** For a pie shell that is to be filled with a chilled filling, place the  crust in the pie plate, prick crust w/fork to prevent air bubbles, then cover with foil and fill the crust with dried beans or pie weights.  Bake at 350 F for 20 to 30 minutes (depending on your oven).  Cool and fill with chilled filling or wrap tightly in plastic wrap and freeze for later use.

Traditional Pumpkin Pie

Gluten-Free/Casein-Free/Soy-Free

with low-sugar suggestions

Pie Filling:

1 (15 oz) can solid pack/pure pumpkin puree (or if you prefer, roast a pie or heirloom pumpkin in your oven, scoop out flesh and use this in place of canned pumpkin– directions to follow at the end of the post.)

1 cup sugar (or 1 cup Splenda/Sugar blend or 1 cup Stevia in the Raw, if using sugar substitutes, plan to keep this pie chilled in the fridge to prevent it from molding if making it ahead or if you have leftovers)

1 can (15 oz) coconut milk (unsweetened)

3 eggs

2-3 teaspoons ground cinnamon (to taste)

1 tsp.ground  allspice

1 tsp. ground ginger

1/2 tsp. ground cloves

1/2 tsp. ground nutmeg or mace

In a large mixing bowl, mix sugar (or substitute) and eggs with a whisk until well blended.  Add pumpkin puree and whisk until well blended. Pour in coconut milk and once again mix in very well with a whisk.  Stir in spices until thoroughly mixed.

Pour into your prepared pie crust.  Decorate top of your pie as desired, sprinkling top of decorative crust pieces with a little granulated sugar or colored sugar sprinkles for sparkle.  Bake at 350 F for approx. one hour (or maybe a little longer… you want to bake until the filling appears to have set up since this is a “custard” type pie) depending on your oven.  This crust does not brown quite as much as a wheat flour based crust, so personally, I’ve been able to skip the step of covering the edge of my crust with foil and baking at 2 different temperatures.

To Make Your Own Pumpkin Puree:

    Choose pie pumpkins or small to medium sized heirloom pumpkins (the green Jaradale and the light orange and dark red-orange “Cinderella” pumpkins are among my favorites for this).  Depending on your timing, you can cut the pumpkins in half, scoop out the seeds and place cut side down in a baking pan with a little water in it and bake for 30-60 minutes (depends on size of pumpkins) or until tender when pierced with a fork. Remove from oven and allow to cool.

OR

knock the stem off your pumpkin(s), wrap the whole pumpkin(s) fully in foil and heat your oven to 200 F, place wrapped pumpkin(s) on a cookie sheet(s) and place in the oven before going to bed, allow pumpkin(s) to slowly roast ovennight. Check to see they are tender first thing in the morning and remove from the oven to cool.  When cool enough to handle, cut in half and scoop out the seeds.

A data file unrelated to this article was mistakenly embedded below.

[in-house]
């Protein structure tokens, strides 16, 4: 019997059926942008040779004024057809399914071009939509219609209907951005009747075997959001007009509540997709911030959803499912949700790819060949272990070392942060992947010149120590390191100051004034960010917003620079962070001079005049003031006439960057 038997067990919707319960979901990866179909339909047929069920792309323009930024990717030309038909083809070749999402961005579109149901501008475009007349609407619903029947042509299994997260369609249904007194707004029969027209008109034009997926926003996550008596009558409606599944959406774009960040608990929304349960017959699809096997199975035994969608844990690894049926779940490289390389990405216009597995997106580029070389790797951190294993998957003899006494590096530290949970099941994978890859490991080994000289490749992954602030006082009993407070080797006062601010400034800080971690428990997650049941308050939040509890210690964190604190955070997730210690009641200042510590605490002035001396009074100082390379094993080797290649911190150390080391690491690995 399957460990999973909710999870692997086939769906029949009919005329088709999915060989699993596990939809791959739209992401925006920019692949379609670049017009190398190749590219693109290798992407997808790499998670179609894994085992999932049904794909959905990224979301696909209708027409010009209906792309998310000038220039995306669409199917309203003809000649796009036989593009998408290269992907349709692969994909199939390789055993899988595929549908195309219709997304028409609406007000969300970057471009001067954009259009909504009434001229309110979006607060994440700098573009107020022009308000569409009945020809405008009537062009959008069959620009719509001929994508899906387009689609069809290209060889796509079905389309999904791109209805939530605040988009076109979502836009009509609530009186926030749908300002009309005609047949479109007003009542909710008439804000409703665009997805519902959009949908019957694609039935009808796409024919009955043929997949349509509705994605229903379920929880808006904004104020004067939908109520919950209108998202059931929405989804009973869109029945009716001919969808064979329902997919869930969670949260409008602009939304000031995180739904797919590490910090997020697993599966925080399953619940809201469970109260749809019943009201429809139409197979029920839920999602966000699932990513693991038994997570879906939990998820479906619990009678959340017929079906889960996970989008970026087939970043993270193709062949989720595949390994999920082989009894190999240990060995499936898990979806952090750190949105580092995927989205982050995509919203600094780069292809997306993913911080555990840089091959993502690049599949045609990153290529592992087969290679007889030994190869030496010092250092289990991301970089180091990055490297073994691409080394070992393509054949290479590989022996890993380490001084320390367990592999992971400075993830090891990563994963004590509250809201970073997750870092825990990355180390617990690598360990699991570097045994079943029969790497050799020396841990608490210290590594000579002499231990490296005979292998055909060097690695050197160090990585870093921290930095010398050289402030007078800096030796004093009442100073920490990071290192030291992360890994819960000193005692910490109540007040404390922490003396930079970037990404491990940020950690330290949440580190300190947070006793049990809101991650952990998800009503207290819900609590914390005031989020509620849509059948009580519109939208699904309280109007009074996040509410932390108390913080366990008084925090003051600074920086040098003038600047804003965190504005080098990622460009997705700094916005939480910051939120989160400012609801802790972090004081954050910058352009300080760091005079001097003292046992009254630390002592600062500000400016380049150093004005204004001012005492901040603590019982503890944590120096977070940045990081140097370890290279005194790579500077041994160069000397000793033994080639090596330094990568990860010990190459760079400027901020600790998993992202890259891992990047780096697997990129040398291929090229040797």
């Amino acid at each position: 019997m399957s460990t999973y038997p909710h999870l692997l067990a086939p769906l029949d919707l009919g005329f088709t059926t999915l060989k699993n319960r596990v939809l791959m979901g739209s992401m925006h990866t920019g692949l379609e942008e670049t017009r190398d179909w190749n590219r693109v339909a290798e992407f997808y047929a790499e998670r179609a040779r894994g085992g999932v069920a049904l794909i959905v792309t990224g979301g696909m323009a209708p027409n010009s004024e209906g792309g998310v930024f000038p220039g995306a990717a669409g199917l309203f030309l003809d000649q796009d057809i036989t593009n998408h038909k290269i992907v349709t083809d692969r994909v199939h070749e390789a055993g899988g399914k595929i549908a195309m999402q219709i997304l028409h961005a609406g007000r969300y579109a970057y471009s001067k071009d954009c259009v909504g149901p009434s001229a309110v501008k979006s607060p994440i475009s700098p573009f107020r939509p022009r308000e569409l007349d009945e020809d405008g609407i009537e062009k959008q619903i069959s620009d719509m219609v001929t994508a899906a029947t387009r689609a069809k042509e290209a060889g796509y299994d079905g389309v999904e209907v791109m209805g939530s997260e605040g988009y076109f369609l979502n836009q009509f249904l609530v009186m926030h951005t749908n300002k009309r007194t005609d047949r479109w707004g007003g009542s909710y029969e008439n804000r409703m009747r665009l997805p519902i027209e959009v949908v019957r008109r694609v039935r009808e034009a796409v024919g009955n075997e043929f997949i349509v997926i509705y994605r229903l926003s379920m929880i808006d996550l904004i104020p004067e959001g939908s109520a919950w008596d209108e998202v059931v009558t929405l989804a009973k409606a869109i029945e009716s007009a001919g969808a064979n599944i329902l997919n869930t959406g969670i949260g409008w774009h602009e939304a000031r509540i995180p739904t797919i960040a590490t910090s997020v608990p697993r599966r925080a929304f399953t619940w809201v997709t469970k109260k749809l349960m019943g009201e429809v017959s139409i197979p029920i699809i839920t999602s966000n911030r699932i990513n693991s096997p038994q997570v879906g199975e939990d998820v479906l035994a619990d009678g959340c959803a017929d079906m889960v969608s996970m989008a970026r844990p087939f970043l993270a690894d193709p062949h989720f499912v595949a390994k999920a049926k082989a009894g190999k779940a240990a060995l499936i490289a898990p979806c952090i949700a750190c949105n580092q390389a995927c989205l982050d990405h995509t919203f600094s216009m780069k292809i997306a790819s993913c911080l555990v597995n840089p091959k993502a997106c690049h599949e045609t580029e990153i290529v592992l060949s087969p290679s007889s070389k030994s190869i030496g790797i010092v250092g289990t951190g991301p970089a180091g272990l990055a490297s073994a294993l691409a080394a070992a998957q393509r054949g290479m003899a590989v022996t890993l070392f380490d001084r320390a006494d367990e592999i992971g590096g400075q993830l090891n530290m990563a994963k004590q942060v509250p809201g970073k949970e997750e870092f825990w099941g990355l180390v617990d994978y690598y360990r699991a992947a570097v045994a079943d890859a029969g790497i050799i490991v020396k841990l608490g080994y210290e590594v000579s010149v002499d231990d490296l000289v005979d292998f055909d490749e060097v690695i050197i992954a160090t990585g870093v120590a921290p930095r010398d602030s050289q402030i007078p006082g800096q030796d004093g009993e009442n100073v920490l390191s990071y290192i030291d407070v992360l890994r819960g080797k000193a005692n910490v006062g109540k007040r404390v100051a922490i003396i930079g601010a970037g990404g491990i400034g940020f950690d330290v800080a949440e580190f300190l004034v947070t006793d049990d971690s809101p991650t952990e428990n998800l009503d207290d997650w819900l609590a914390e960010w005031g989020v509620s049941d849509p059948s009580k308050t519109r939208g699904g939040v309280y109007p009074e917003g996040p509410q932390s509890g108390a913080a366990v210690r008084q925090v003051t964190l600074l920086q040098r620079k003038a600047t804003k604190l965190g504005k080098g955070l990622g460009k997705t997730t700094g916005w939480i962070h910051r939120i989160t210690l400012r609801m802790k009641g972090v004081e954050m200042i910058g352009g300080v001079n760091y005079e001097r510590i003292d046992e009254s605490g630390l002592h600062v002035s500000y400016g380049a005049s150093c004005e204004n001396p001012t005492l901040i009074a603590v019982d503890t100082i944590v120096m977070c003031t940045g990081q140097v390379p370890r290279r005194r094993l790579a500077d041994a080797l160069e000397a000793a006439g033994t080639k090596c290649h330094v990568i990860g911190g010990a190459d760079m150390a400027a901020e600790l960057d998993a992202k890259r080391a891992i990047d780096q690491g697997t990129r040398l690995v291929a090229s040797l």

For both continue as follows…

Scoop out flesh with a large metal spoon and place into a large bowl or the bowl of your food processor (this may need to be done in several batches).  Mash puree by hand with a fork or potato masher or puree in a food processor.  Set aside the amount needed for your pie or other recipe.  Portion the rest out into 1 qt. freezer bags and freeze for later use.

This roasting, mashing and freezing process also works with other types of winter squash and is an excellent way to preserve the squash crop from your garden.  (Summer squashes can be grated raw and frozen for later use as well.)

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Mystery Recipe Monday- July 9, 2012

Okay everybody, I know it’s been quite a while since we have done the Mystery Recipe Monday thing… but I really feel like we should get back into the habit once again.  All of you really seem to enjoy it when I post recipes, as we get lots of visitors and regulars who stop by to see what the “good lookin’  Modern Pioneers have got cookin’!”  Many of you will remember parts of that line from a Hank Williams Sr. song entitled “Hey, Good Lookin’, Whatcha Got Cookin’!”

Today we have something really good lookin’ a-cookin’ in the Modern Pioneer Kitchen. (Oh, and it’s also really good tastin’ too!)  I (Modern Ma) am so delighted with my newly remodeled kitchen that I have been itching to get in there and really put this beautifully functional and just plain beautiful work-space to hard work. We finished this huge home improvement project (stay tuned for several upcoming DIY posts about remodeling a farmhouse kitchen on a budget), just in time… for a monumental heat wave… OF COURSE!  So the past couple weeks have been mostly salads and foods that can be cooked via microwave, such as turkey enchiladas made with ground turkey I had            pre- cooked and frozen for later use and Spanish rice made with leftover rice I had also frozen as an easy prepare staple for hot or busy evenings.  Due to the heat-wave, Pioneer Pa and I decided to put off having an anniversary cake until the weather cooled (our wedding anniversary being June 29th and being as this one is #10, I felt like I ought to do a special dessert.)